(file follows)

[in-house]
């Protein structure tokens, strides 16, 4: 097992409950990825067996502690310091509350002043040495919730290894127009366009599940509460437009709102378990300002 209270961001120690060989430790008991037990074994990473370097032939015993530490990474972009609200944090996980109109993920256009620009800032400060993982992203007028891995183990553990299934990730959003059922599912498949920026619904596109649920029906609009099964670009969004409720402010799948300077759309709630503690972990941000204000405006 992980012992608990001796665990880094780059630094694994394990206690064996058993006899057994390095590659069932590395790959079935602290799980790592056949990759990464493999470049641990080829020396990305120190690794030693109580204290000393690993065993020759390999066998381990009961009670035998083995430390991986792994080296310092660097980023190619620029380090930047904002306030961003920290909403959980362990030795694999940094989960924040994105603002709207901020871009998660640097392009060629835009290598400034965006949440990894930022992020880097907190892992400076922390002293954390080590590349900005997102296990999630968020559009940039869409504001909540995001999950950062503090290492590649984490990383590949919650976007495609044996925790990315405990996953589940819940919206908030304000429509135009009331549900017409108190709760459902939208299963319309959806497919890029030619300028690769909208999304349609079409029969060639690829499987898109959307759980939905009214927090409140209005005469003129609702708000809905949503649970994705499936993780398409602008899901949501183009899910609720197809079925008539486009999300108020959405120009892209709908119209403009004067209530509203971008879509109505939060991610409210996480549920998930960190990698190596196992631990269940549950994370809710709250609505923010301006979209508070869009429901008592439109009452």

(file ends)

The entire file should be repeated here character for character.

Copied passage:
[in-house]
């Protein structure tokens, strides 16, 4: 097992409950990825067996502690310091509350002043040495919730290894127009366009599940509460437009709102378990300002 209270961001120690060989430790008991037990074994990473370097032939015993530490990474972009609200944090996980109109993920256009620009800032400060993982992203007028891995183990553990299934990730959003059922599912498949920026619904596109649920029906609009099964670009969004409720402010799948300077759309709630503690972990941000204000405006 992980012992608990001796665990880094780059630094694994394990206690064996058993006899057994390095590659069932590395790959079935602290799980790592056949990759990464493999470049641990080829020396990305120190690794030693109580204290000393690993065993020759390999066998381990009961009670035998083995430390991986792994080296310092660097980023190619620029380090930047904002306030961003920290909403959980362990030795694999940094989960924040994105603002709207901020871009998660640097392009060629835009290598400034965006949440990894930022992020880097907190892992400076922390002293954390080590590349900005997102296990999630968020559009940039869409504001909540995001999950950062503090290492590649984490990383590949919650976007495609044996925790990315405990996953589940819940919206908030304000429509135009009331549900017409108190709760459902939208299963319309959806497919890029030619300028690769909208999304349609079409029969060639690829499987898109959307759980939905009214927090409140209005005469003129609702708000809905949503649970994705499936993780398409602008899901949501183009899910609720197809079925008539486009999300108020959405120009892209709908119209403009004067209530509203971008879509109505939060991610409210996480549920998930960190990698190596196992631990269940549950994370809710709250609505923010301006979209508070869009429901008592439109009452």